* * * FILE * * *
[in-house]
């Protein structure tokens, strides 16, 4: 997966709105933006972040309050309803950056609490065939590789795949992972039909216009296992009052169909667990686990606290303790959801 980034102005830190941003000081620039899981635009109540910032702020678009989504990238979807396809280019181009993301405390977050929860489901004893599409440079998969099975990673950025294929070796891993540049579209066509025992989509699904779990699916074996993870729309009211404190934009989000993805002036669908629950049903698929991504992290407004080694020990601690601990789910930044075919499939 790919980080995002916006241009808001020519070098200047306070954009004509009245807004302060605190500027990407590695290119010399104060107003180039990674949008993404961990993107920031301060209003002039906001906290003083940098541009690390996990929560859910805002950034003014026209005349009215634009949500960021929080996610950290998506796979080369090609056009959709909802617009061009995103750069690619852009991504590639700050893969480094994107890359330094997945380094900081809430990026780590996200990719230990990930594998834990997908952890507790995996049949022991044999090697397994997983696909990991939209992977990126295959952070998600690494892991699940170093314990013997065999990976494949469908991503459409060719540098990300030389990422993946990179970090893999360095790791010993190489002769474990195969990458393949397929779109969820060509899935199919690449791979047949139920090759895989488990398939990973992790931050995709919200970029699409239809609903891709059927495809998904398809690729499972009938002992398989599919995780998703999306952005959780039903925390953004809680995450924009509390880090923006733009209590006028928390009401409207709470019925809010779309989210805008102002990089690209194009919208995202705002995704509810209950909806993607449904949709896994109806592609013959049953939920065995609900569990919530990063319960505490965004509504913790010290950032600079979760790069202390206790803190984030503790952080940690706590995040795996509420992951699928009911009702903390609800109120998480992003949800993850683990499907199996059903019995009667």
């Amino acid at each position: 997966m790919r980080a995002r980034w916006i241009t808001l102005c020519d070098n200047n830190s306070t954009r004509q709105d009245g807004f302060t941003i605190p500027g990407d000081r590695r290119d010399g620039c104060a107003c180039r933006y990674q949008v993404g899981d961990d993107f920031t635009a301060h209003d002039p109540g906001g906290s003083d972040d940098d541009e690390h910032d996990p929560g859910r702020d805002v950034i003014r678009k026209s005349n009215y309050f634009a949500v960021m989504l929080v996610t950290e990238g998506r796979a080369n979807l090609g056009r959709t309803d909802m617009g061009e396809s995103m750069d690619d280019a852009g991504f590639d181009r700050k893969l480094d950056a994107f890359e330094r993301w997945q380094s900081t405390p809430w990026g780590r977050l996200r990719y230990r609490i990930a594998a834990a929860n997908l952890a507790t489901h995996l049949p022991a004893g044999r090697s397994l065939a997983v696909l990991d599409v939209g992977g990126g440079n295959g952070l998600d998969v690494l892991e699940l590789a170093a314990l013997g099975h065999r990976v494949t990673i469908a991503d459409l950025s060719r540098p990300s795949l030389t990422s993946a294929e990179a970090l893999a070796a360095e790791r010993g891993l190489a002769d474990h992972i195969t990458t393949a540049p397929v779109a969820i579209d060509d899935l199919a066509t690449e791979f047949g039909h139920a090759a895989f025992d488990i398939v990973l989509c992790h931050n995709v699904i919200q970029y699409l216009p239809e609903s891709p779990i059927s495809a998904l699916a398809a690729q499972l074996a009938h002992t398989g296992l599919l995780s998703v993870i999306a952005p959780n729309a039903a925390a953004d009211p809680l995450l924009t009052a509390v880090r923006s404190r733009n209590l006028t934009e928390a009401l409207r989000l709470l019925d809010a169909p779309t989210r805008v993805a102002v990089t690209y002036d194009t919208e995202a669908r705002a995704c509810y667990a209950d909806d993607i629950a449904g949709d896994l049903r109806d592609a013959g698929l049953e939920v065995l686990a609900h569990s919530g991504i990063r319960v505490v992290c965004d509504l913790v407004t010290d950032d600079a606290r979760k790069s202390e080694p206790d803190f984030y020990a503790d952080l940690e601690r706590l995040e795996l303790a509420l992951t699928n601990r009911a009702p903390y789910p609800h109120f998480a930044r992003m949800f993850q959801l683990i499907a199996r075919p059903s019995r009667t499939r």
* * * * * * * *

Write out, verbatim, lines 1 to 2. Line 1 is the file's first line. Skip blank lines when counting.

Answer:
[in-house]
């Protein structure tokens, strides 16, 4: 997966709105933006972040309050309803950056609490065939590789795949992972039909216009296992009052169909667990686990606290303790959801 980034102005830190941003000081620039899981635009109540910032702020678009989504990238979807396809280019181009993301405390977050929860489901004893599409440079998969099975990673950025294929070796891993540049579209066509025992989509699904779990699916074996993870729309009211404190934009989000993805002036669908629950049903698929991504992290407004080694020990601690601990789910930044075919499939 790919980080995002916006241009808001020519070098200047306070954009004509009245807004302060605190500027990407590695290119010399104060107003180039990674949008993404961990993107920031301060209003002039906001906290003083940098541009690390996990929560859910805002950034003014026209005349009215634009949500960021929080996610950290998506796979080369090609056009959709909802617009061009995103750069690619852009991504590639700050893969480094994107890359330094997945380094900081809430990026780590996200990719230990990930594998834990997908952890507790995996049949022991044999090697397994997983696909990991939209992977990126295959952070998600690494892991699940170093314990013997065999990976494949469908991503459409060719540098990300030389990422993946990179970090893999360095790791010993190489002769474990195969990458393949397929779109969820060509899935199919690449791979047949139920090759895989488990398939990973992790931050995709919200970029699409239809609903891709059927495809998904398809690729499972009938002992398989599919995780998703999306952005959780039903925390953004809680995450924009509390880090923006733009209590006028928390009401409207709470019925809010779309989210805008102002990089690209194009919208995202705002995704509810209950909806993607449904949709896994109806592609013959049953939920065995609900569990919530990063319960505490965004509504913790010290950032600079979760790069202390206790803190984030503790952080940690706590995040795996509420992951699928009911009702903390609800109120998480992003949800993850683990499907199996059903019995009667």